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Is this heat making you feel frustrated? You are not alone.
The sunshine is supposed to make us happy and boost our mood, right? So why is this blue-sky heatwave making us feel agitated and irritable?
‘There is little doubt that the winter months can be utterly depressing not only to look at, kicking a cold natural medicine but high reported cases of seasonal affective disorder (SAD) – also known as winter depression, occur amongst the British population,’ mental health and leadership expert, Ngozi Cadmus tells Metro.co.uk.
‘But not much consideration is given to the irritability and mood swings experienced during the summer months.’
Since the recent heatwaves, Ngozi notes that people have been experiencing changes in their moods.
‘A recent study in Poland investigating why people get grumpy in warm weather found that the rising temperature is linked to the increased stress hormone cortisol,’ Ngozi explains. ‘Cortisol is lower in the winter months, and rises while the temperature gets warmer.’
Why hot weather makes us grumpy
Along with hormonal changes, the practical issues of the summer months can trigger irritation.
‘Hot weather can disrupt and affect a person’s sleep, cause dehydration, and being cooped inside or at work with no AC can contribute to worsening mood in very warm weather,’ Ngozi says.
‘The fact that there is nothing anyone can do about the weather can also increase irritation.’
The warm temperature heightens our body’s stress response, which adds to feelings of agitation.
This is much more likely to happen if we are trying to accomplish all of our everyday tasks in the heat, says Dr Charlotte Russell, a clinical psychologist working in adult mental health and the founder of The Travel Psychologist.
‘Many people don’t feel irritated in hot weather when we’re lying on a sun lounger next to the pool,’ Charlotte notes.
‘But when we add in the usual stresses of life, like meeting deadlines at work, picking the kids up and doing the shopping, the heat can amplify our usual stress.
‘During hot weather, we may find it more difficult to concentrate because our body and brain will naturally focus on wanting to cool ourselves down.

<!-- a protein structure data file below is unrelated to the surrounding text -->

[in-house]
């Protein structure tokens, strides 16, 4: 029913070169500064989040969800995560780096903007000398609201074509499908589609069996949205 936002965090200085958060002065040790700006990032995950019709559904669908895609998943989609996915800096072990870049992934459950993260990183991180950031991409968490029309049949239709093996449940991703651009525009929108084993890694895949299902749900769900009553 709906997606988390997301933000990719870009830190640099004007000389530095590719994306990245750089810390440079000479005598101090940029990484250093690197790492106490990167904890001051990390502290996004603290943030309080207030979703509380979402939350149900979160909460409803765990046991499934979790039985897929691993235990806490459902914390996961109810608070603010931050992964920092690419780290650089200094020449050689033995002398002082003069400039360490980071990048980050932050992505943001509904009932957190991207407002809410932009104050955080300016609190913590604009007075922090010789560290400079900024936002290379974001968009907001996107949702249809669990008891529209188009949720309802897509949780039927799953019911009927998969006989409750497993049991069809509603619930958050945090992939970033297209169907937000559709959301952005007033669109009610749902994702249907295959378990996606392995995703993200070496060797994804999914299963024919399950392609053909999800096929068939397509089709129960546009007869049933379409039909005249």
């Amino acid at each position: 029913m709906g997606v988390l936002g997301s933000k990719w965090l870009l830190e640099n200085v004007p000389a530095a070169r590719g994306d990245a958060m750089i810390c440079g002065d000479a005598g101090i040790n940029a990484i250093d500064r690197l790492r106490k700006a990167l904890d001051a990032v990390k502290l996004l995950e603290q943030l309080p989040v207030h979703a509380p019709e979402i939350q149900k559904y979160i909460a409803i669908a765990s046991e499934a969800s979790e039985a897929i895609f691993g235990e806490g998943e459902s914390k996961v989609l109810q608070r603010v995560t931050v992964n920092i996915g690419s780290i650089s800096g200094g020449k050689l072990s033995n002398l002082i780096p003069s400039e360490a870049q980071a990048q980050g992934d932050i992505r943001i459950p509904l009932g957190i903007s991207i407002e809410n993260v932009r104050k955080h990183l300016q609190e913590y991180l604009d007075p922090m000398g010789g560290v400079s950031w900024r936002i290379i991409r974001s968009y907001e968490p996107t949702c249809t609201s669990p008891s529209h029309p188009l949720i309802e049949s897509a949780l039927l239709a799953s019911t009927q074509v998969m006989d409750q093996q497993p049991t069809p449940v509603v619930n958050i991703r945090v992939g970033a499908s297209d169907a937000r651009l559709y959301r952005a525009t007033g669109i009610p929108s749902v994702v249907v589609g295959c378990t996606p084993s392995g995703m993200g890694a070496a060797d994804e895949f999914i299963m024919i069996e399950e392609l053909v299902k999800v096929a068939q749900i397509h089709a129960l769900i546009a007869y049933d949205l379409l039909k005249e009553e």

‘Feeling hot and sweaty can also make us feel uncomfortable and self-conscious. When we don’t feel comfortable physically, this may add to feelings of irritability.’
Research has also suggested that by losing just 2% of the body’s water, we can end up struggling with tasks that ‘demand mental and physical attention and coordination, which can add to our emotional turmoil as we become increasingly frustrated with our inability to focus or work effectively,’ says Kirsty Leah, a wellbeing psychologist and Coach at the SupportRoom.
‘If we get too hot, we can also begin to suffer the effects of heatstroke, which can increase feelings of confusion and agitation as well as make us feel physically nauseous or fatigued, further contributing to our feelings of discomfort and amping up our irritability.’
Charlotte also notes that heat can also exacerbate physical symptoms, including chronic pain and skin conditions.
‘We may also worry about our own health or the health of others. This worry and additional discomfort can also make people feel more irritable than they usually would,’ she says.
So what can we do about it?
How to deal with the hot weather’s effect on your mood
‘The single most helpful piece of advice I can give is that it is important to adjust our expectations of what we can achieve during times of extreme heat,’ Charlotte says.
‘If you are working, you are probably not going to be as productive as usual. If you try to be, you are likely to struggle and become frustrated and irritated. I would suggest focusing on the key priorities and trying to get any important or stressful tasks done earlier in the day before the peak of the heat.
‘If you are not working, think about focusing on what you only have to do and consider changing your plans if they no longer seem sensible in unusual heat.’
Kirsty warns against making any big or rash decisions during a heatwave.
‘It’s common to see us snapping at others or making rash decisions when the heat has us struggling, so it’s important to not make any big decisions until you are well-rested and feel you can make a well-informed choice,’ she advises.
‘Remember that if you’re feeling it, others are too, so try to be extra patient and lower your expectations until things are cooler.’
Ngozi states that: ‘We can also take small but practical steps to reduce our irritability and try to remain as cool in mood and body temperature as we can,’
They suggest the following:
- If you are inside, you might be tempted to open all the windows, but that increases the likelihood that you will be sweating buckets; close the windows and curtains, and you will find that your house will be much cooler.
- Cool showers are essential in sweltering weather, refreshing, and an excellent time to reflect on the last person you yelled at.
- Cucumbers are very hydrating and especially good for essential nutrients.
- Sip plenty of water, rather than gulping it down; sipping it gradually helps bring your temperature down.
- A cool flannel on the back of your neck can help decrease your body’s temperature.
- Kirsty suggests investing in lighter bedsheets and a fan to help navigate the heat.
Best products to help you beat the heat
Shopping: This factbox contains affiliate links. We will earn a small commission on purchases made through one of these links but this never influences our experts’ opinions. Products are tested and reviewed independently of commercial initiatives.
Please note that prices were correct at the time of writing, but may have since changed.
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